April 1868, Austin, master. Some of crew rescued by
"Maid of Riverton" 33 days later (Pageant of the
Pacific). Austin was also owner.
Rio Loge. Iron Aux. Brigantine, built Garstn (?)
1869 for C W. Turner, registered 242 tons. Masters,
Patterson 1869, 1873, Munro 1885, C H. LoveU 1891,
Spence 1894, 5, 6, 7, 8, 9, 1900, 3, 4, 5, Reynolds 1897.
Purchased November 1893 by a Bundaberg syndicate
of which Spence was member, refitted for Island trade.
Suggested name change to "Island Belle" ("Courier,"
23/11/93). Towed from Brisbane to Bundaberg by
"Lady Musgrave," first recruiting voyage 9/12/93.
June 1894 vessel equipped with 4 h.p. power launch
("Courier," 6/6/94). Slipped November 1895 preparatory to next cruise, fitted with twin screws and two 30
h.p. oU engines ("Courier," 11/12/1900). Bergin, recruiter, kiUed Malaita, January 1896. Went out of
labour trade October 1903. Lost with all hands, including wife and daughter of Spence, January 1909, Cook
Strait. (AustraUan Encyclopaedia and Pageant of the
Ripple. Schooner, rigged steamer, 59 tons. N.S.W.
Licence 1877-80, Masters, Davis 1876, Fergusson
1879-80, Woodhouse 1880. Assisted to take "Dancing
Wave" to Sydney after massacre 1876, Gaba. Fergusson, 3 white and 16 native crew killed Solomons
August 1880 (Wawn, South Sea Adventures 209). Arrived Sydney October 1880, badly damaged. Wrecked
Solomons February 1887 (AustraUan Encyclopaedia).
Roderick Dhu. Schooner, 163 tons, built Auckland, New Zealand, 1875. Masters, A. Turner, 1882,
Smith, Davies 1883, Thomas, BlaveU 1884, Thomas
1885-6, A. Paesch 1886-7-8-9, 1890-91, G. Tonaros,
1892, G. Norman 1893-4-5, J. H. Switzer 1896-7 and
1903, J. Anderson 1898-99, J. Ralston, F, Dellamere,
1900. In 1884 rescues Latour at Aoba (see "Jessie
Kelly"). Latour and his son later kiUed Aure Island
September 1890 ("Courier," 20/11/90), "RoyaUst"
orders release of 2 boys under 16 recruited at Aoba
("Courier," 27/11/90), Vessel came to Brisbane 1908
and used as a lighter by Cleghorn, Hopkins and Co. In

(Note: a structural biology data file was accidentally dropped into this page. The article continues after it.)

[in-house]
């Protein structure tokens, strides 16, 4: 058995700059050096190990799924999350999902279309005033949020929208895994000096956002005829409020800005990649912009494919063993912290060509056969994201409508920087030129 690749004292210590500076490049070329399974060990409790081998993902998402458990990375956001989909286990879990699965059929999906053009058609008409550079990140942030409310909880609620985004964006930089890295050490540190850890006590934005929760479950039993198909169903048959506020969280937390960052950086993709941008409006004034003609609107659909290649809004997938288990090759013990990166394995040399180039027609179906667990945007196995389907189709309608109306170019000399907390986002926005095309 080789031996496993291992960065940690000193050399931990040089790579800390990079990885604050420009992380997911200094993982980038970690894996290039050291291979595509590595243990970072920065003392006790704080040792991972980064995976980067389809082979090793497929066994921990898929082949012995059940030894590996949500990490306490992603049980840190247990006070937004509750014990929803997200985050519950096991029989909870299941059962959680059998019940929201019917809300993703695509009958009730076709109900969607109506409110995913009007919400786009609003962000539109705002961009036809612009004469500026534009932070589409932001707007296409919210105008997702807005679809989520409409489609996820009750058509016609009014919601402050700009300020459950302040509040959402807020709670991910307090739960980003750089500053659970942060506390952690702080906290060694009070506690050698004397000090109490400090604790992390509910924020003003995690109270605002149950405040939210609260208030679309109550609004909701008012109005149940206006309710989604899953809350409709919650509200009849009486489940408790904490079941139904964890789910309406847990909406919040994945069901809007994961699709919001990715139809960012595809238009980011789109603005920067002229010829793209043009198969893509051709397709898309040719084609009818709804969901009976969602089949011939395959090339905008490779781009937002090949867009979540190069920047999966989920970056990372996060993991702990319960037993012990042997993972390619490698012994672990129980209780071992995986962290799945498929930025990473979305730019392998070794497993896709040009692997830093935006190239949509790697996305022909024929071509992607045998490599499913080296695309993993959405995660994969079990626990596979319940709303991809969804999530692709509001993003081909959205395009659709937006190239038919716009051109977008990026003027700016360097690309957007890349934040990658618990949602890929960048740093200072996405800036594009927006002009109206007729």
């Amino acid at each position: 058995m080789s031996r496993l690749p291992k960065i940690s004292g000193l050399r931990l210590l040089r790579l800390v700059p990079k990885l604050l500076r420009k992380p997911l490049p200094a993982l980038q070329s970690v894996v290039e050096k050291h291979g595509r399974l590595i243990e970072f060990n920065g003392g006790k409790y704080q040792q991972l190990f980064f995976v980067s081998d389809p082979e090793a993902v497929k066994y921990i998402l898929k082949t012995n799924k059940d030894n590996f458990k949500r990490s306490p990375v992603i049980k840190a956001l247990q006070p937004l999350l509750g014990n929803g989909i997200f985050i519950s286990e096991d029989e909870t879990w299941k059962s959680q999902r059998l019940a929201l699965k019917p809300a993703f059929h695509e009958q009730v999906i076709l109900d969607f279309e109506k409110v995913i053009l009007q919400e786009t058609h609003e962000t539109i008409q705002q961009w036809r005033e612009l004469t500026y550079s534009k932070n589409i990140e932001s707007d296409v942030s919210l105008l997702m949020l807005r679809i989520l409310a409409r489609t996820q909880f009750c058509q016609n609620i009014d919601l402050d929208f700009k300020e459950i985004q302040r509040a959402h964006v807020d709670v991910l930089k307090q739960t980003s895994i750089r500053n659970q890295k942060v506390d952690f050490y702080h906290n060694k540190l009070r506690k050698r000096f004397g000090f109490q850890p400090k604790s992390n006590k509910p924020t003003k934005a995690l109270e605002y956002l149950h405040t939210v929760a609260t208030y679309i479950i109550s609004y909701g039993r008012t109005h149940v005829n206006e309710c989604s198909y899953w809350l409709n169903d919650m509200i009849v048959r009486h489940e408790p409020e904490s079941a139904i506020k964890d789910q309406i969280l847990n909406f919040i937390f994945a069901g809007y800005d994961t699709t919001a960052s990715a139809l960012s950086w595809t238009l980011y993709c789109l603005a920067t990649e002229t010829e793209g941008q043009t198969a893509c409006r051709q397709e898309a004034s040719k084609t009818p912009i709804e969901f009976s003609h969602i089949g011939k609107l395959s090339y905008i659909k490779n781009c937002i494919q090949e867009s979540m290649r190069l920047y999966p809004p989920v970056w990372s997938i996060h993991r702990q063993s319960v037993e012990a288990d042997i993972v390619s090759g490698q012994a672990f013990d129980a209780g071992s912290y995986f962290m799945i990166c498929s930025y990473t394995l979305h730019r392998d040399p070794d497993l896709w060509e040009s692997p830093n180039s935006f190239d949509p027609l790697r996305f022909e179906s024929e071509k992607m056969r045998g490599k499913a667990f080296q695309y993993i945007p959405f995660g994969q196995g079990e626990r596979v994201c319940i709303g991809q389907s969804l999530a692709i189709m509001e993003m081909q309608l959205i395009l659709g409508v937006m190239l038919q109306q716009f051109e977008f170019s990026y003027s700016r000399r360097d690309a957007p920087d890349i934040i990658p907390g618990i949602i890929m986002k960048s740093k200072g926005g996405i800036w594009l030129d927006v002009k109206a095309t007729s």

September 1903 she had been ordered home by Woodward, British Resident in Solomons, leaking badly.
Government Agent and all recruits were transferred to
"Lady Norman," Survey in Townsville showed vessel
to be seaworthy ("Courier," 21/10/03). Beached at
Bishop (Wreck) Island Brisbane about 1914.
Sir Isaac Newton. Brigantine, 121 tons. N.S.W.
Licence 1878-9. Masters, J, Martin 1868, R. Cable
1868, 1878, R. M, Gordens 1879, Wrecked Noumea
AprU 1879 (Australian Encyclopaedia), Wreck sold
for £80.
Southern Cross. Schooner, 158 tons, Queensland
Licence 1874. Master in 1874, H. Kennett. Mate and
Government Agent killed Torres Gap, September 1874,
Owing to death of Government Agent H,M,S, "Conflict" ordered all recruits to be landed at their home
islands and the vessel to return to port,
Spunkie. Schooner, 132 tons. Queensland Licence
1890, 71, 72. Masters, Crosley 1868, J. Rees 1867-8-970 and 71, H. M. Brown 1872, Halcrow 1877, WiUiams
1882, Daly 1888. Ross Lewin recruiter and probably
owner, brought 129 to Bowen 1868. Vessel fitted put
for the trade June 1870. First recorded visit to Brisbane 1872, 148 boys. Sunk off Cape Moreton 13/7/88,
in coUision with s.s. "Ranelagh," which was held to
Stanley. Schooner, 115 tons, buUt Grantn (?) by
Menzies 1863. Queensland Licence 1875-8, Fiji 1879-80,
Masters Gibson 1866, W, T. Wawn 1875, 6, 7, 1880,
C S. Kilgour 1877-8, J. Lynch 1880-81, J. G. Davis
1883. Attacked Lepers Island July 1875. No loss of
life. Lynch recovers "Borealis" at Malaita September
1880, Jennings drowned Mary River ("Courier,"